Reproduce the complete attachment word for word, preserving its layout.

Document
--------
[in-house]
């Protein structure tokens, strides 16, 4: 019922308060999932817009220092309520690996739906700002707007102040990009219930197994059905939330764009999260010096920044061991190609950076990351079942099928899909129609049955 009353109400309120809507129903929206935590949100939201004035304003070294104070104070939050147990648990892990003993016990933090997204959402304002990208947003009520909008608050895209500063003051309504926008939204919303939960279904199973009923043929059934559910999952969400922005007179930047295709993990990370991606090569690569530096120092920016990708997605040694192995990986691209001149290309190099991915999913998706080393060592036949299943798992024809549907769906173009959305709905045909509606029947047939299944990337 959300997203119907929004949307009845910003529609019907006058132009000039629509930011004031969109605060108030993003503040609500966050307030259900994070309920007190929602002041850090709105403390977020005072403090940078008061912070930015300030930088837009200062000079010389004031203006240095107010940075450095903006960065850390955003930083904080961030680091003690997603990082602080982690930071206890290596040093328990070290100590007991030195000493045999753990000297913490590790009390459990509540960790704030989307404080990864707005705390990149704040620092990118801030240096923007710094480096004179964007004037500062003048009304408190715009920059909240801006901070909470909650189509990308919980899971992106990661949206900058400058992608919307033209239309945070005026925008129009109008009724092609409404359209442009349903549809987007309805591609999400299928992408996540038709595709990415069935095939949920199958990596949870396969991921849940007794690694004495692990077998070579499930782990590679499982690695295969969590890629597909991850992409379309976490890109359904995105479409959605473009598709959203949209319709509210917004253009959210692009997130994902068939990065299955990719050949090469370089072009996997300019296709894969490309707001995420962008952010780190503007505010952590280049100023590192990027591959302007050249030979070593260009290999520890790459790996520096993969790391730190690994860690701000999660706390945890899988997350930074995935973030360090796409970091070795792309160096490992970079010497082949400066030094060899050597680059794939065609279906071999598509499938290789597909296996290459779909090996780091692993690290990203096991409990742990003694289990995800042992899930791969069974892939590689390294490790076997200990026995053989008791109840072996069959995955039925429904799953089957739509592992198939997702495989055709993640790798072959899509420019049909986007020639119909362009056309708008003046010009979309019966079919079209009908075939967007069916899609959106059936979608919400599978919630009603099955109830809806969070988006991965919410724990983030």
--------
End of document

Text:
[in-house]
């Protein structure tokens, strides 16, 4: 019922308060999932817009220092309520690996739906700002707007102040990009219930197994059905939330764009999260010096920044061991190609950076990351079942099928899909129609049955 009353109400309120809507129903929206935590949100939201004035304003070294104070104070939050147990648990892990003993016990933090997204959402304002990208947003009520909008608050895209500063003051309504926008939204919303939960279904199973009923043929059934559910999952969400922005007179930047295709993990990370991606090569690569530096120092920016990708997605040694192995990986691209001149290309190099991915999913998706080393060592036949299943798992024809549907769906173009959305709905045909509606029947047939299944990337 959300997203119907929004949307009845910003529609019907006058132009000039629509930011004031969109605060108030993003503040609500966050307030259900994070309920007190929602002041850090709105403390977020005072403090940078008061912070930015300030930088837009200062000079010389004031203006240095107010940075450095903006960065850390955003930083904080961030680091003690997603990082602080982690930071206890290596040093328990070290100590007991030195000493045999753990000297913490590790009390459990509540960790704030989307404080990864707005705390990149704040620092990118801030240096923007710094480096004179964007004037500062003048009304408190715009920059909240801006901070909470909650189509990308919980899971992106990661949206900058400058992608919307033209239309945070005026925008129009109008009724092609409404359209442009349903549809987007309805591609999400299928992408996540038709595709990415069935095939949920199958990596949870396969991921849940007794690694004495692990077998070579499930782990590679499982690695295969969590890629597909991850992409379309976490890109359904995105479409959605473009598709959203949209319709509210917004253009959210692009997130994902068939990065299955990719050949090469370089072009996997300019296709894969490309707001995420962008952010780190503007505010952590280049100023590192990027591959302007050249030979070593260009290999520890790459790996520096993969790391730190690994860690701000999660706390945890899988997350930074995935973030360090796409970091070795792309160096490992970079010497082949400066030094060899050597680059794939065609279906071999598509499938290789597909296996290459779909090996780091692993690290990203096991409990742990003694289990995800042992899930791969069974892939590689390294490790076997200990026995053989008791109840072996069959995955039925429904799953089957739509592992198939997702495989055709993640790798072959899509420019049909986007020639119909362009056309708008003046010009979309019966079919079209009908075939967007069916899609959106059936979608919400599978919630009603099955109830809806969070988006991965919410724990983030």